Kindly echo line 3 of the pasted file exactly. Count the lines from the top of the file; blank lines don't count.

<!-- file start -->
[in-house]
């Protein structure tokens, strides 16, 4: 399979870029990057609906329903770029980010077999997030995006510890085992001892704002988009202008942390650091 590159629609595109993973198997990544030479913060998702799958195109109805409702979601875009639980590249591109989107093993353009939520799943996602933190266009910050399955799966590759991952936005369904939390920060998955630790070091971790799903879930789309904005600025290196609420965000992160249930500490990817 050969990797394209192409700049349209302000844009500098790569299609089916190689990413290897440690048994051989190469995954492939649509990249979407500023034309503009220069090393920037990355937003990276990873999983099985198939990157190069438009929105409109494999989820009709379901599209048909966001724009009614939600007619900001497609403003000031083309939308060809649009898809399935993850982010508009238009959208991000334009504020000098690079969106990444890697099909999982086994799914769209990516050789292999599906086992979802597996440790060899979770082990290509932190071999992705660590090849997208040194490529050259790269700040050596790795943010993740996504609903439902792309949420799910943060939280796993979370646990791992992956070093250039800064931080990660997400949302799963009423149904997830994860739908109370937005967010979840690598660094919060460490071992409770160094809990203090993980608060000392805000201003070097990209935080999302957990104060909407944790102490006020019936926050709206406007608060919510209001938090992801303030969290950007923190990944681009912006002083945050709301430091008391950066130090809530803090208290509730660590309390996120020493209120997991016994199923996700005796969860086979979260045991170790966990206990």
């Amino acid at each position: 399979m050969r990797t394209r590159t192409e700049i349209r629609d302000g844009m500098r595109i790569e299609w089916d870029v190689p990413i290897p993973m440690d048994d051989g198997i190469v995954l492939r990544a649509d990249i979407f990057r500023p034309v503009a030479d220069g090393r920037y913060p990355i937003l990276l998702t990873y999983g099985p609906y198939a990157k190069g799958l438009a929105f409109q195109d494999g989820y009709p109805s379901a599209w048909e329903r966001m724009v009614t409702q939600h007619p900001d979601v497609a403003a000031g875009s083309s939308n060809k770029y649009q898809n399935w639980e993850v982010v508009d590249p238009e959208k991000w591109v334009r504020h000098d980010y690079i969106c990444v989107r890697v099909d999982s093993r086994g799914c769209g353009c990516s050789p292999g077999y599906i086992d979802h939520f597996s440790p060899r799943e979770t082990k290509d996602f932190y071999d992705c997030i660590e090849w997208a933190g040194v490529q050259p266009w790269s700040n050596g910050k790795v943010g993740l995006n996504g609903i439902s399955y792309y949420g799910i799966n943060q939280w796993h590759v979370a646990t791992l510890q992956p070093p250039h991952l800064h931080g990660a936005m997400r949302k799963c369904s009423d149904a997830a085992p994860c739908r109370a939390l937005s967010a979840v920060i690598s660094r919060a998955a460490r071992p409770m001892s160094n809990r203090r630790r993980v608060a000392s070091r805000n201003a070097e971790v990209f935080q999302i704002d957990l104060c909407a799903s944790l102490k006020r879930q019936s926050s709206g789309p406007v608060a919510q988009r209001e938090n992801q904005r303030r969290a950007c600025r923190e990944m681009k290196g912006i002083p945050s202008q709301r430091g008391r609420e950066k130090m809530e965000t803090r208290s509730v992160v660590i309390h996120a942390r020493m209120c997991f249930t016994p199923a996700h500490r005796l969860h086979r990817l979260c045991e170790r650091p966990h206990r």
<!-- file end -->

């Amino acid at each position: 399979m050969r990797t394209r590159t192409e700049i349209r629609d302000g844009m500098r595109i790569e299609w089916d870029v190689p990413i290897p993973m440690d048994d051989g198997i190469v995954l492939r990544a649509d990249i979407f990057r500023p034309v503009a030479d220069g090393r920037y913060p990355i937003l990276l998702t990873y999983g099985p609906y198939a990157k190069g799958l438009a929105f409109q195109d494999g989820y009709p109805s379901a599209w048909e329903r966001m724009v009614t409702q939600h007619p900001d979601v497609a403003a000031g875009s083309s939308n060809k770029y649009q898809n399935w639980e993850v982010v508009d590249p238009e959208k991000w591109v334009r504020h000098d980010y690079i969106c990444v989107r890697v099909d999982s093993r086994g799914c769209g353009c990516s050789p292999g077999y599906i086992d979802h939520f597996s440790p060899r799943e979770t082990k290509d996602f932190y071999d992705c997030i660590e090849w997208a933190g040194v490529q050259p266009w790269s700040n050596g910050k790795v943010g993740l995006n996504g609903i439902s399955y792309y949420g799910i799966n943060q939280w796993h590759v979370a646990t791992l510890q992956p070093p250039h991952l800064h931080g990660a936005m997400r949302k799963c369904s009423d149904a997830a085992p994860c739908r109370a939390l937005s967010a979840v920060i690598s660094r919060a998955a460490r071992p409770m001892s160094n809990r203090r630790r993980v608060a000392s070091r805000n201003a070097e971790v990209f935080q999302i704002d957990l104060c909407a799903s944790l102490k006020r879930q019936s926050s709206g789309p406007v608060a919510q988009r209001e938090n992801q904005r303030r969290a950007c600025r923190e990944m681009k290196g912006i002083p945050s202008q709301r430091g008391r609420e950066k130090m809530e965000t803090r208290s509730v992160v660590i309390h996120a942390r020493m209120c997991f249930t016994p199923a996700h500490r005796l969860h086979r990817l979260c045991e170790r650091p966990h206990r």